“Sexing Up” the Statue of LibertySaturday, September 17th, 2016
If you follow fashion, you know who I am. But for those who don’t, I’ll simply say I’m a highly influential New York designer who can make the fashion world tremble with a curl of my lip or the raising of a well-arched eyebrow. I spend all day turning ordinary women from sows’ ears (so to speak) into gorgeous silk purses. And, oh are they something when I’m finished with them!
In short, I’m an authority on the topic of style and I must be heard, especially about a problem that has come to dominate my every waking thought: The Statue of Liberty.
That worldwide icon of freedom and liberty is lame and dowdy, basically a fashion antique. She’s an insult to style-conscious immigrants everywhere! It’s unacceptable to see Lady Liberty garbed in layers of heavy linen wrapped around her statuesque frame like an old beach towel. What’s with the Roman-style get-up anyway? She’s dressed like Caesar’s wife—rather than a hip, street-smart 21st century female. Frankly, I feel humiliated when I glance her way! And can you imagine what stylish foreigners must think?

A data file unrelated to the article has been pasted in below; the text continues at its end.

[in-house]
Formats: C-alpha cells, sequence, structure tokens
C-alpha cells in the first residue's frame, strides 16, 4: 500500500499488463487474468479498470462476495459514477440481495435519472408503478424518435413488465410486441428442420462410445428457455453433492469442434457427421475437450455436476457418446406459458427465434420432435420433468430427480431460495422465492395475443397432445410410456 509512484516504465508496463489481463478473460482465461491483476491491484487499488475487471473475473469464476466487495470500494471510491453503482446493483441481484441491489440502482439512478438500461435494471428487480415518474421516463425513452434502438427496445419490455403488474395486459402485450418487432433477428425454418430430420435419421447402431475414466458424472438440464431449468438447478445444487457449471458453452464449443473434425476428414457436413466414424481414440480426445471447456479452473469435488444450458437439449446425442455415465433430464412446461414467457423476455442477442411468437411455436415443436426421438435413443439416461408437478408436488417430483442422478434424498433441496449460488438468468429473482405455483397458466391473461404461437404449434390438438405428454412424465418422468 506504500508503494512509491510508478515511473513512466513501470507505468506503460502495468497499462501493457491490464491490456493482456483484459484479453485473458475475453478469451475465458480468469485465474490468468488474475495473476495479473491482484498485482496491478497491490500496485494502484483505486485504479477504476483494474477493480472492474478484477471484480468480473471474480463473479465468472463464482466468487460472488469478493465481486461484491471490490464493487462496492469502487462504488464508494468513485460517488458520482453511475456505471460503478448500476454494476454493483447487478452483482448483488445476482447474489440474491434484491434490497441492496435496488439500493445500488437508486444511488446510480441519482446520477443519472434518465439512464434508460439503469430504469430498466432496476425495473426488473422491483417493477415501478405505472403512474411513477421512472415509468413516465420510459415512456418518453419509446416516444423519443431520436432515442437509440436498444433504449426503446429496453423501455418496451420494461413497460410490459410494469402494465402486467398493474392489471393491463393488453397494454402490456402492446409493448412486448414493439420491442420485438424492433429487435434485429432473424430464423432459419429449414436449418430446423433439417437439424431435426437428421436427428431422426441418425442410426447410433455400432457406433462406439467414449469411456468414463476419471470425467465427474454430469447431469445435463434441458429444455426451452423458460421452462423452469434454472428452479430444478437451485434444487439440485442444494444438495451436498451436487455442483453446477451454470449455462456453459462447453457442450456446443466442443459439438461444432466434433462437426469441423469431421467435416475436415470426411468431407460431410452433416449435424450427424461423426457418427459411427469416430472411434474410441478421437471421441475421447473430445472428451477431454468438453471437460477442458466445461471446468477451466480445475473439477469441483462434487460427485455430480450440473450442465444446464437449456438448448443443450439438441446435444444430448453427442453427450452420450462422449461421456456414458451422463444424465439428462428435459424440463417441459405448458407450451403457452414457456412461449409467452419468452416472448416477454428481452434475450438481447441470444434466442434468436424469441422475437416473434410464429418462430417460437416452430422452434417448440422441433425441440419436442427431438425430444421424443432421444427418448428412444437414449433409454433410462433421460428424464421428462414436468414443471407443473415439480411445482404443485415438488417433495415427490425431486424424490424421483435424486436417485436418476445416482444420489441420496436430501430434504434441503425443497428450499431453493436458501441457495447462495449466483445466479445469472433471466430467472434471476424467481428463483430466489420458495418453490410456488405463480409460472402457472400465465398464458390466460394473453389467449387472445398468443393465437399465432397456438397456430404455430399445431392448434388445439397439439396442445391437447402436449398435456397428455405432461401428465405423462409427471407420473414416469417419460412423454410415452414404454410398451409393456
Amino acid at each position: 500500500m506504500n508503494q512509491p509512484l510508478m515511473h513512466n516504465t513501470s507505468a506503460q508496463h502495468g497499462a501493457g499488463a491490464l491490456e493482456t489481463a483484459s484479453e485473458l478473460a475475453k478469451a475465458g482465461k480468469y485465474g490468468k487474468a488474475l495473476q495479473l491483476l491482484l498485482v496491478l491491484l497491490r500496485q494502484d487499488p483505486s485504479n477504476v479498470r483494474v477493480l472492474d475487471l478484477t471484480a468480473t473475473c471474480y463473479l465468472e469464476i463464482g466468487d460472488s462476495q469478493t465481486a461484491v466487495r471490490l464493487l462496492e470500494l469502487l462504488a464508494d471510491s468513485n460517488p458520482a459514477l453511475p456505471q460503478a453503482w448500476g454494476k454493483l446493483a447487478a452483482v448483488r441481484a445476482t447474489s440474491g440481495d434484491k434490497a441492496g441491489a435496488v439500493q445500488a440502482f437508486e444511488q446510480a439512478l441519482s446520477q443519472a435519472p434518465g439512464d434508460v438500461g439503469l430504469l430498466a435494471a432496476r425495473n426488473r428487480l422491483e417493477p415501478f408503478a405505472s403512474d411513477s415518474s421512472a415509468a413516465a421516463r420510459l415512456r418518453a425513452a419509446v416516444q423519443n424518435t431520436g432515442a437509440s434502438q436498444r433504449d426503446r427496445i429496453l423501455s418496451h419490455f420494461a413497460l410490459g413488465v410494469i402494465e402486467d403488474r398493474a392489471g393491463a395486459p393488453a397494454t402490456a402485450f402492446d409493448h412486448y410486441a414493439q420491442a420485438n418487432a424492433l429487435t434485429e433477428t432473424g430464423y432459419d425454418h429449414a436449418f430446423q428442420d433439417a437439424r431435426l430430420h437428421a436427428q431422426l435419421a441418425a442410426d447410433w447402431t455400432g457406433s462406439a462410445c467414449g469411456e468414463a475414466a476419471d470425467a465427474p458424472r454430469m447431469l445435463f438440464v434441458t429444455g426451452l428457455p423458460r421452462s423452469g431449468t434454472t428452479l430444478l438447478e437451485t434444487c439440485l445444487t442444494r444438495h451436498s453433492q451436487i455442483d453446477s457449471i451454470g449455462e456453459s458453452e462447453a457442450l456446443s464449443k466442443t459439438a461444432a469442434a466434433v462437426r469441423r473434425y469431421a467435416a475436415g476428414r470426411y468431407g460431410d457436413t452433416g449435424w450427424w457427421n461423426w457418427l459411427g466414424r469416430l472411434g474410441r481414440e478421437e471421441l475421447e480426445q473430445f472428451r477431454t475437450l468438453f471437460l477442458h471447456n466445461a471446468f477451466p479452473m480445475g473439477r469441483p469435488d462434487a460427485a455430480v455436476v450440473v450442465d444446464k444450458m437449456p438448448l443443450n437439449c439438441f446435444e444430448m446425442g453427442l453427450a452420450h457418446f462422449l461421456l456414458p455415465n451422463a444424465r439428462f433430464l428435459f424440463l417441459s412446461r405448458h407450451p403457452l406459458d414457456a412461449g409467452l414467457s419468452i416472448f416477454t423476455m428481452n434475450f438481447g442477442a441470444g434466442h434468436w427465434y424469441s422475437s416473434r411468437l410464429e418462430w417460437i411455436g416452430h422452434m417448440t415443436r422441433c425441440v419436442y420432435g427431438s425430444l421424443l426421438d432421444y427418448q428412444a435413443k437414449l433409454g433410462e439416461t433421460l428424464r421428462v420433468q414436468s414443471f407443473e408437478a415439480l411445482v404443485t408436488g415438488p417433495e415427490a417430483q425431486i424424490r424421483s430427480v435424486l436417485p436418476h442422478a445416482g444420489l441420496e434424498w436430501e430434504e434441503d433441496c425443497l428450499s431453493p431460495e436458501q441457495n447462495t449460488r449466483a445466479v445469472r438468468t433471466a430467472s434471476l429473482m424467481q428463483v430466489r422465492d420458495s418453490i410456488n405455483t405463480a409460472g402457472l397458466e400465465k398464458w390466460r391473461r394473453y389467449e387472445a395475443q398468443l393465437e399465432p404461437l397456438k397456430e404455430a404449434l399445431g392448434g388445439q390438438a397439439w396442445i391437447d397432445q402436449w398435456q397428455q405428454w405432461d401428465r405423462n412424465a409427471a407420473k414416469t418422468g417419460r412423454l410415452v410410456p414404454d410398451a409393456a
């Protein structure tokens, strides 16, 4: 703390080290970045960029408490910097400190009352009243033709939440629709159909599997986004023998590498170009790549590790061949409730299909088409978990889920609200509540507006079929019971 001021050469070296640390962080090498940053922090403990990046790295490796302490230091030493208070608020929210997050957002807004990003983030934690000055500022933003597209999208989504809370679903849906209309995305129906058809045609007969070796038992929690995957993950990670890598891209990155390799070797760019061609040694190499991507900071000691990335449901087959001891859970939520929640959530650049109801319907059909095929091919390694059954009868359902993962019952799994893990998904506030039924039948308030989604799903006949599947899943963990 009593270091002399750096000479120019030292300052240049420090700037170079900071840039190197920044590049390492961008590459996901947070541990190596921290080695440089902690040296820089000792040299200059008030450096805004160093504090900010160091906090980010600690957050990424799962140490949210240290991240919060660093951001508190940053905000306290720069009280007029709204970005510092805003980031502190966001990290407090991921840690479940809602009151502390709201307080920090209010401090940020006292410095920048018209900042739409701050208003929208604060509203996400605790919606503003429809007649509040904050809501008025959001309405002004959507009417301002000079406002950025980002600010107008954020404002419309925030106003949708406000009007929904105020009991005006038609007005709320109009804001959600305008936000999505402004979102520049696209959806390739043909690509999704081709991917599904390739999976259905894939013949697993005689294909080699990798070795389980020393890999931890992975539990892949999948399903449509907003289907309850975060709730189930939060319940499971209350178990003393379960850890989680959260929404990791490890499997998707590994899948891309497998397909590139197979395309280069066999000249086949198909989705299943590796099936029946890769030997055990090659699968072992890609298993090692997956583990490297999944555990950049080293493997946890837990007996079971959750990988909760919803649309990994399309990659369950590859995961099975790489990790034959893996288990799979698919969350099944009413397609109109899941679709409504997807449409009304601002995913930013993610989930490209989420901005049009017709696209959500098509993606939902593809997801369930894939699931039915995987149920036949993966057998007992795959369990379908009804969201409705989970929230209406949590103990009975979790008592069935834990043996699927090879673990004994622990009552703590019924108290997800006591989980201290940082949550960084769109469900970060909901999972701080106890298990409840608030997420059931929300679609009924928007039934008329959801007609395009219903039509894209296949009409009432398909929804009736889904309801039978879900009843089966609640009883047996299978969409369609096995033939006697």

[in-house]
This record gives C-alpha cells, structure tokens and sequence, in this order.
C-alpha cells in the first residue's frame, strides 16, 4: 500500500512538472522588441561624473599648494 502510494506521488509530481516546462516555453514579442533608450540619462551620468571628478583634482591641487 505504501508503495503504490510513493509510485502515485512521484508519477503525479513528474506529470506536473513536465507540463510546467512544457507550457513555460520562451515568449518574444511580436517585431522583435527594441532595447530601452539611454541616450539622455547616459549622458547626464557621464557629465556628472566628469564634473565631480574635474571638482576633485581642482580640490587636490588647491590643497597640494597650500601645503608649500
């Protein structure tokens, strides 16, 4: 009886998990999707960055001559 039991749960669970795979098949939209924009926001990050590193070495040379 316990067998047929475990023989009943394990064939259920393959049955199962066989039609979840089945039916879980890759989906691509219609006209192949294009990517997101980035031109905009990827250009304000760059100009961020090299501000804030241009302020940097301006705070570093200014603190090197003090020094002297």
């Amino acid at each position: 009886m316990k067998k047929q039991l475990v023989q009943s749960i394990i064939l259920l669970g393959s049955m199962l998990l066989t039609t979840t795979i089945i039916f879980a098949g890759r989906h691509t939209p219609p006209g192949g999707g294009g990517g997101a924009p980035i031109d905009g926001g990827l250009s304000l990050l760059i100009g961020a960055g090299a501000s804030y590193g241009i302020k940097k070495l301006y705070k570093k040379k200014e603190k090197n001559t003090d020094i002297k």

I suggest a fashion makeover of Lady Liberty. Why not a snappy little black suit, with knee-length skirt and fitted jacket showing her ample curves? (Admit it America: she’s plus-sized.) Or, maybe a cool pair of colorful leggings over a knee-length tunic? And instead of that crown-of-spikes thing on her head, a cute newsboy cap or a cool straw boater? In one hand, she could be holding a leather clutch; in the other an iPhone7 instead of that silly torch.
Of course, we have to do something about the hair and makeup. That roll of bangs on her forehead is so 1950s housewife. (Think I Love Lucy.)
I propose a short curly bob, pale powder on her classic features and a touch of pink lipstick. Voila! Lady Liberty is at once attractive and contemporary, a beacon to the world instead of the dreary, shabbily-attired relic she now seems to be.
Let’s do this, fashionistas! Free Lady Liberty from Fashion Hell!
Peter Fenton is the author of three books: Eyeing the Flash: The Making of a Carnival Con Artist (Simon & Schuster); Truth or Tabloid? You Decide! (Three Rivers Press); I Forgot to Wear Underwear on a Glass-Bottom Boat (St. Martin’s Press). He lives in Eugene, Oregon.
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